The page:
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Wife refuses to sleep in same bed

I have married a woman who used to be a former model. Whilst we are having a healthy relationship, she says we should sleep on separate beds and separate rooms. There are no issues with cohabiting, the issue is simply the sleeping part. She also doesn’t let me enter the bathroom when she is in there. Is it legal for her to sleep in a separate room, and if she continues to do so, is this a ground for divorce? Can I get a Court order to force her to sleep in one room with me? IF, Dodoma

The law is silent on what rooms a husband and wife should be sleeping. If everything was addressed in our marriage laws including what to wear, what to eat, what to do and what not to do, marriage would become robotic!

We are, thus, not surprised that this has not been provided for under our laws. In any case, based on what you are telling us, we believe there is no illegality on you two sleeping in separate rooms and separate beds provided it is mutual.

The issue is whether her refusal to sleep in the same room with you is a ground for divorce. For that we turn to the Law of Marriage Act which has laid out the following grounds for divorce, and within which grounds you must fall for your marriage to be annulled: (a) adultery committed by the respondent, particularly when more than one act of adultery has been committed or when adulterous association is continued despite protest; (b) sexual perversion on the part of the respondent; (c) cruelty, whether mental or physical, inflicted by the respondent on the petitioner or on the children, if any, of the marriage; (d) willful neglect on the part of the respondent; (e) desertion of the petitioner by the respondent for at least three years, where the court is satisfied that it is willful; (f) voluntary separation or separation by decree of the court, where it has continued for at least three years; (g) imprisonment of the respondent for life or for a term of not less than five years, regard being had both to the length of the sentence and to the nature of the offence for which it was imposed; (h) mental illness of the respondent, where at least two doctors, one of whom is qualified or experienced in psychiatry, have certified that they entertain no hope of cure or recovery; (i) change of religion by the respondent, where both parties followed the same faith at the time of the marriage and where according to the laws of that faith a change of religion dissolves or is a ground for the dissolution of marriage.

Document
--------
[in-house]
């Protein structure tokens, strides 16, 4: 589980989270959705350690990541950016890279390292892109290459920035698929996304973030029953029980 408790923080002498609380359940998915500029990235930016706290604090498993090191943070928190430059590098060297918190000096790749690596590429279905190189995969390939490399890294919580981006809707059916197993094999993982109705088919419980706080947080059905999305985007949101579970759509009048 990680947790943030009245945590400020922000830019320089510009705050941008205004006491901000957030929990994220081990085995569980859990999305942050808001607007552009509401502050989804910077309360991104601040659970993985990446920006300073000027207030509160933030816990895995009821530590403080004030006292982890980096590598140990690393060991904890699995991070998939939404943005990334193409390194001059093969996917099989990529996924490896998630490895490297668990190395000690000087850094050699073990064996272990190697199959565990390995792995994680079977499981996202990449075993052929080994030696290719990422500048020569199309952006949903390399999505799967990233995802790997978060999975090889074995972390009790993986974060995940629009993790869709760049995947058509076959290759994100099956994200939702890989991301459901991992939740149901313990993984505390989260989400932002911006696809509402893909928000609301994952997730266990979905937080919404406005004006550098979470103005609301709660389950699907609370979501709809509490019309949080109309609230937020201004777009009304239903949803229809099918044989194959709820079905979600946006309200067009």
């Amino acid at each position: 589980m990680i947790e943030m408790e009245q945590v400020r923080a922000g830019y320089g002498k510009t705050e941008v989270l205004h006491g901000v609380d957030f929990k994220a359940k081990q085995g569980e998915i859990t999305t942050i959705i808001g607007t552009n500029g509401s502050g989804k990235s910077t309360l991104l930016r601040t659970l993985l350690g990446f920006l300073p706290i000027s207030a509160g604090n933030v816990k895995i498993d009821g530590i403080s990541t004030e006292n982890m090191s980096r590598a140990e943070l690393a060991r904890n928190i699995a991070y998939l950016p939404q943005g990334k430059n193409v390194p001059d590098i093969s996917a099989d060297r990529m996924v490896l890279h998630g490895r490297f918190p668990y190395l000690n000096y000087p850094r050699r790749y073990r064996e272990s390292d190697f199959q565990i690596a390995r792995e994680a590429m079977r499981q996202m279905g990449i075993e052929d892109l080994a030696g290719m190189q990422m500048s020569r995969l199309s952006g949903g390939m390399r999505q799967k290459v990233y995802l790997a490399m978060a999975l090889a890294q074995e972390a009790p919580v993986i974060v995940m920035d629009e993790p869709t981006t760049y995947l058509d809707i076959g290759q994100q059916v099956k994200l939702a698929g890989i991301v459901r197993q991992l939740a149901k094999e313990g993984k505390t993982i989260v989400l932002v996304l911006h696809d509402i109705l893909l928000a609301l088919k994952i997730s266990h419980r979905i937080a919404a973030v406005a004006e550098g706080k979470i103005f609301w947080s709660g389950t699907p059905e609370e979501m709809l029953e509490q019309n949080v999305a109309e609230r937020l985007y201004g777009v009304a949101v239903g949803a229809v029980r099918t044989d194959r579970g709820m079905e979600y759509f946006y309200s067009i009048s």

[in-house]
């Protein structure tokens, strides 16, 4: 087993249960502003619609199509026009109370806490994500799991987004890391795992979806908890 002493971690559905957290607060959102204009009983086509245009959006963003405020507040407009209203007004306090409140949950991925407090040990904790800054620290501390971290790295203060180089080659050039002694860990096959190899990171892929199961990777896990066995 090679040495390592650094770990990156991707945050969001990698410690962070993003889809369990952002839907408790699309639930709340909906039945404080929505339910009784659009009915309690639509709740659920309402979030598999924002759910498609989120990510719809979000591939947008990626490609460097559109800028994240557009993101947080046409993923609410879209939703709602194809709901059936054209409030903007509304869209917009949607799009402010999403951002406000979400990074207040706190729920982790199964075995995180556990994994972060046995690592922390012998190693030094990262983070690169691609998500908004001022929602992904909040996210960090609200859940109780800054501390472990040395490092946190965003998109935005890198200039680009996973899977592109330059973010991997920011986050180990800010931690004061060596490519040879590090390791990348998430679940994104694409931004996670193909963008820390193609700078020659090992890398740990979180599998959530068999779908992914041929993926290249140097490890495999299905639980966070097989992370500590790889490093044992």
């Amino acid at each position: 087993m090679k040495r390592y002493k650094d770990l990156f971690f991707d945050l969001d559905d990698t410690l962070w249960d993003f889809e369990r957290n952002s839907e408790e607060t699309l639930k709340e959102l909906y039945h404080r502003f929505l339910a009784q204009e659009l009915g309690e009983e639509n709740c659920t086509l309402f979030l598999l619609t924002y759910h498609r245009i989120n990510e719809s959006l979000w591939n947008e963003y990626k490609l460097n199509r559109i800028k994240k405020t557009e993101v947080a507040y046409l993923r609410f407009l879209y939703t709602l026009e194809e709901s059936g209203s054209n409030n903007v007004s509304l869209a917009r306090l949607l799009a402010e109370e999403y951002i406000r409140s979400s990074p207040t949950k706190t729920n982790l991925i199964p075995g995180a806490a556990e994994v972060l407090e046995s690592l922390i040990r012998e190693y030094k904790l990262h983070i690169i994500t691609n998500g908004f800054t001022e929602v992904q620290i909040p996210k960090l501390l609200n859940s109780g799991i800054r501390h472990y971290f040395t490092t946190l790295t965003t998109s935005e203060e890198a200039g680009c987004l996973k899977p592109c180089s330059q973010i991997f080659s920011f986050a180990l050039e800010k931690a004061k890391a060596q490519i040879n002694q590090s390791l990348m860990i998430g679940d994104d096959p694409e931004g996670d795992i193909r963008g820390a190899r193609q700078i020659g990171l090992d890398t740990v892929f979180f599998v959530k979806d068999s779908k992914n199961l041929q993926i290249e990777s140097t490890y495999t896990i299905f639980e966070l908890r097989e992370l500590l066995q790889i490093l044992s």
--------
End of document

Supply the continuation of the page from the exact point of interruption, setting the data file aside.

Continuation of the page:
Whether you can use cruelty or willful neglect to divorce will depend on further facts that you should provide your lawyer. However, prior to meeting a lawyer, we suggest you meet a marriage counsellor as you might get a more practical solution. Lastly, it is very unlikely that any Court will grant you an order that she sleeps in the same room as you.

Transferring my degree

I wish to transfer my architecture degree to my brother. The university has refused and I want to sue them. Can you take this case, how much will you charge and what are my chances? UG, Dar

In our wildest dreams we wouldn’t think that this is possible. A degree is proprietary to you and is not transferable. It is not a tradeable or transferable document and no university in the world will ‘transfer’ a degree. We find it hard to understand how you even thought of this concept. How would your brother perform not being a qualified architect? We doubt if any lawyer will be able to succeed on this case. Your chances are close to zero but you may know things that we don’t! Good luck.

I want my citizenship back

I married a foreigner and moved to his country where I became a citizen there. After ten years of marriage, we divorced and I have now come back to Tanzania, and want to become a citizen of Tanzania. Am I allowed to revert to my original citizenship? My consultants say that because I dumped my previous citizenship, I now cannot become a Tanzanian citizen. What should I do? WP, Dar

Section 13 of the Citizenship Act provides for exactly such a scenario and states the following: 13.-(1) If any citizen of the United Republic of full age and capacity makes a declaration in the prescribed manner renouncing his citizenship of the United Republic, the Minister may cause the declaration to be registered and upon that registration the person in question shall cease to be a citizen of the United Republic. (2)

The Minister may refuse to register any declaration referred to in subsection (1) if it is made during any war in which the United Republic may be engaged or if, in his opinion, it is in any other way contrary to public policy; but notwithstanding the refusal of the Minister, the person concerned shall cease to be a citizen of the United Republic at the time prescribed under this Act.

(3) Notwithstanding anything in this Act or any other written law to the contrary, any woman who is a citizen by birth of the United Republic who renounces her citizenship of the United Republic upon getting married to a citizen of another country may, where the marriage breaks down, revert to her citizenship by birth of the United Republic on such conditions as the minister may, by regulations published in the Gazette impose.

Section 12(3) allows you to once again become a citizen of Tanzania. Issues of dumping or otherwise are not an issue and unless you have withheld information from us, your consultants are misguiding you.

  • Send in your questions by email to: qa@fbattorneys.co.tz or by post to: Q&A with FB Attorneys C/o The Daily News, P. O. Box 9033 DSM, Tanzania  
  • This column is intended to give you a general overview of the Law. It is not a substitute to the role of your legal advisor. If you have legal issues, you are strongly recommended to contact your attorney.

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Author: FB Attorneys

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